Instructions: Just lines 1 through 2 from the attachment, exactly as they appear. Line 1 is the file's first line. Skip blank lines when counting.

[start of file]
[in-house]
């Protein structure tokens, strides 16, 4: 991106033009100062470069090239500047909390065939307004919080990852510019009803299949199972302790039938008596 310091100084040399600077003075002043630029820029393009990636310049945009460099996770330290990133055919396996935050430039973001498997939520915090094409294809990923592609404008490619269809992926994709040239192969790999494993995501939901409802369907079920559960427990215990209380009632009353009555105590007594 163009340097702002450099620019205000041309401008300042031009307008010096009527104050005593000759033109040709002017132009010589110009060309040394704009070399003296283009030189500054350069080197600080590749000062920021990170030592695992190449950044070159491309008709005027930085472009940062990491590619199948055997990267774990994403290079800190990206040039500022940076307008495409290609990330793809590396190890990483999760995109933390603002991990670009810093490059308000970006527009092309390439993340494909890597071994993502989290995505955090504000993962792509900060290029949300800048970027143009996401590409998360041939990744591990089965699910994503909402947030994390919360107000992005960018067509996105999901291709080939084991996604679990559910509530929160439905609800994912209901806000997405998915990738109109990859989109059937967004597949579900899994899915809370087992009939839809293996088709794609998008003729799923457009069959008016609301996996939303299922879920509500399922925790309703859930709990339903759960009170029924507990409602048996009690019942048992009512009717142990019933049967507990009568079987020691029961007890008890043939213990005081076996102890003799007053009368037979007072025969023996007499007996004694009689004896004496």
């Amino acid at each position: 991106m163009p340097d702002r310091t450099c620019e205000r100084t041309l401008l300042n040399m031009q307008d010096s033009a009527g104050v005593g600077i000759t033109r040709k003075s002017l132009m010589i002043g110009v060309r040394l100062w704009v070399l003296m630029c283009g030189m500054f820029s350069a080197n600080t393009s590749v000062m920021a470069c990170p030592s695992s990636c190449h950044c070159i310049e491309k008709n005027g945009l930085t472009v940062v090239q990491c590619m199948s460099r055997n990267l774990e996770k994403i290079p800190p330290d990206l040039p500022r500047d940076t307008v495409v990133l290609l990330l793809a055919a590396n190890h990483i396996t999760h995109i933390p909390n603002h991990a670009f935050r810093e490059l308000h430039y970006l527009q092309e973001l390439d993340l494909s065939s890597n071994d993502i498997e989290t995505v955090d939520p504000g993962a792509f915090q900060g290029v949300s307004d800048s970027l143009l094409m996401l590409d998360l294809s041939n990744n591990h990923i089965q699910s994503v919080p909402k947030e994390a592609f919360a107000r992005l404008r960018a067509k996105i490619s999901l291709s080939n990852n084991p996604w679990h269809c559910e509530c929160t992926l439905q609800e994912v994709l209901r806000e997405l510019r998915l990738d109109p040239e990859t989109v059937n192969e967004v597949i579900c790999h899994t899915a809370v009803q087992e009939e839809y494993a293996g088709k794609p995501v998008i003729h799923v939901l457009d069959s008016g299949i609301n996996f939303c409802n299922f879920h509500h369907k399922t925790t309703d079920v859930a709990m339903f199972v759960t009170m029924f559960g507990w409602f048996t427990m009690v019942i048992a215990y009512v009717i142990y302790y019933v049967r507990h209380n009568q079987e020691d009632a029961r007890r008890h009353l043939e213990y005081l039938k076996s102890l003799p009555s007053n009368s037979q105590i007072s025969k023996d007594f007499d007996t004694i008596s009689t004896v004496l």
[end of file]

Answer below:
[in-house]
């Protein structure tokens, strides 16, 4: 991106033009100062470069090239500047909390065939307004919080990852510019009803299949199972302790039938008596 310091100084040399600077003075002043630029820029393009990636310049945009460099996770330290990133055919396996935050430039973001498997939520915090094409294809990923592609404008490619269809992926994709040239192969790999494993995501939901409802369907079920559960427990215990209380009632009353009555105590007594 163009340097702002450099620019205000041309401008300042031009307008010096009527104050005593000759033109040709002017132009010589110009060309040394704009070399003296283009030189500054350069080197600080590749000062920021990170030592695992190449950044070159491309008709005027930085472009940062990491590619199948055997990267774990994403290079800190990206040039500022940076307008495409290609990330793809590396190890990483999760995109933390603002991990670009810093490059308000970006527009092309390439993340494909890597071994993502989290995505955090504000993962792509900060290029949300800048970027143009996401590409998360041939990744591990089965699910994503909402947030994390919360107000992005960018067509996105999901291709080939084991996604679990559910509530929160439905609800994912209901806000997405998915990738109109990859989109059937967004597949579900899994899915809370087992009939839809293996088709794609998008003729799923457009069959008016609301996996939303299922879920509500399922925790309703859930709990339903759960009170029924507990409602048996009690019942048992009512009717142990019933049967507990009568079987020691029961007890008890043939213990005081076996102890003799007053009368037979007072025969023996007499007996004694009689004896004496």